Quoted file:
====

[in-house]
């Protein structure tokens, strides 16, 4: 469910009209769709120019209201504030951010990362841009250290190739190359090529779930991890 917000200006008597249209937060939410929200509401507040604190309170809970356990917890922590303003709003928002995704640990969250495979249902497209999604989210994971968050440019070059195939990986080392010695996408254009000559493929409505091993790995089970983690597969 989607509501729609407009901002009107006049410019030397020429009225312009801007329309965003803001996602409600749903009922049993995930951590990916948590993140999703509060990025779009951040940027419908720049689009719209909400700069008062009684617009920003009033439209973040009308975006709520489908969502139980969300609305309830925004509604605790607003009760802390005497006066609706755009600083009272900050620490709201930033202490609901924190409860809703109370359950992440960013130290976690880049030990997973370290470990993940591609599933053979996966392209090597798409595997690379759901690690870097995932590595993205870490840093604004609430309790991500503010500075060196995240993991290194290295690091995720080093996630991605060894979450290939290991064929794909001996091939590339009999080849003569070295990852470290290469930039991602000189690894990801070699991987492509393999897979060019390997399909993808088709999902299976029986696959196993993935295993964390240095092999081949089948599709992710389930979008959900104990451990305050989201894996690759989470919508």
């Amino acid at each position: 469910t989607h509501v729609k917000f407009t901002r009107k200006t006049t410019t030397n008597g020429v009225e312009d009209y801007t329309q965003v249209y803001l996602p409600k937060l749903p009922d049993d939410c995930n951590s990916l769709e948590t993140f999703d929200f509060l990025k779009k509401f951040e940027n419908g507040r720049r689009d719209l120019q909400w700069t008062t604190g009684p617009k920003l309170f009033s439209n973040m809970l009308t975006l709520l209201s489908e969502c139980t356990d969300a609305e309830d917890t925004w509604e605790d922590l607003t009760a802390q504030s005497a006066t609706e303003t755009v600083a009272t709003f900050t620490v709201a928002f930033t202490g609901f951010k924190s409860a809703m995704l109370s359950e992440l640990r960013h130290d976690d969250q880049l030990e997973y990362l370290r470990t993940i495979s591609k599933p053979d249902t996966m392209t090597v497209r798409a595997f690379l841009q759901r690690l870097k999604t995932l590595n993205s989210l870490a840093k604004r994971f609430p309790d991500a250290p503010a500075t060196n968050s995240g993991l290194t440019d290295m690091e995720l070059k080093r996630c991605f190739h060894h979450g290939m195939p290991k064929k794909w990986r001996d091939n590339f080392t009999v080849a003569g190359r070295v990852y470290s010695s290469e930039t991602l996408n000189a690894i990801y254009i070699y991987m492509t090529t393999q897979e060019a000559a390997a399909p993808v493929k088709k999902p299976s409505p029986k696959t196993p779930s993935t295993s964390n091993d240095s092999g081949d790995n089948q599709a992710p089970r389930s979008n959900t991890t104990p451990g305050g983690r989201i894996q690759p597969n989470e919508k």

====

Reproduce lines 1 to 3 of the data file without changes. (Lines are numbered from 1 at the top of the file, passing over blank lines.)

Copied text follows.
[in-house]
């Protein structure tokens, strides 16, 4: 469910009209769709120019209201504030951010990362841009250290190739190359090529779930991890 917000200006008597249209937060939410929200509401507040604190309170809970356990917890922590303003709003928002995704640990969250495979249902497209999604989210994971968050440019070059195939990986080392010695996408254009000559493929409505091993790995089970983690597969 989607509501729609407009901002009107006049410019030397020429009225312009801007329309965003803001996602409600749903009922049993995930951590990916948590993140999703509060990025779009951040940027419908720049689009719209909400700069008062009684617009920003009033439209973040009308975006709520489908969502139980969300609305309830925004509604605790607003009760802390005497006066609706755009600083009272900050620490709201930033202490609901924190409860809703109370359950992440960013130290976690880049030990997973370290470990993940591609599933053979996966392209090597798409595997690379759901690690870097995932590595993205870490840093604004609430309790991500503010500075060196995240993991290194290295690091995720080093996630991605060894979450290939290991064929794909001996091939590339009999080849003569070295990852470290290469930039991602000189690894990801070699991987492509393999897979060019390997399909993808088709999902299976029986696959196993993935295993964390240095092999081949089948599709992710389930979008959900104990451990305050989201894996690759989470919508």
């Amino acid at each position: 469910t989607h509501v729609k917000f407009t901002r009107k200006t006049t410019t030397n008597g020429v009225e312009d009209y801007t329309q965003v249209y803001l996602p409600k937060l749903p009922d049993d939410c995930n951590s990916l769709e948590t993140f999703d929200f509060l990025k779009k509401f951040e940027n419908g507040r720049r689009d719209l120019q909400w700069t008062t604190g009684p617009k920003l309170f009033s439209n973040m809970l009308t975006l709520l209201s489908e969502c139980t356990d969300a609305e309830d917890t925004w509604e605790d922590l607003t009760a802390q504030s005497a006066t609706e303003t755009v600083a009272t709003f900050t620490v709201a928002f930033t202490g609901f951010k924190s409860a809703m995704l109370s359950e992440l640990r960013h130290d976690d969250q880049l030990e997973y990362l370290r470990t993940i495979s591609k599933p053979d249902t996966m392209t090597v497209r798409a595997f690379l841009q759901r690690l870097k999604t995932l590595n993205s989210l870490a840093k604004r994971f609430p309790d991500a250290p503010a500075t060196n968050s995240g993991l290194t440019d290295m690091e995720l070059k080093r996630c991605f190739h060894h979450g290939m195939p290991k064929k794909w990986r001996d091939n590339f080392t009999v080849a003569g190359r070295v990852y470290s010695s290469e930039t991602l996408n000189a690894i990801y254009i070699y991987m492509t090529t393999q897979e060019a000559a390997a399909p993808v493929k088709k999902p299976s409505p029986k696959t196993p779930s993935t295993s964390n091993d240095s092999g081949d790995n089948q599709a992710p089970r389930s979008n959900t991890t104990p451990g305050g983690r989201i894996q690759p597969n989470e919508k």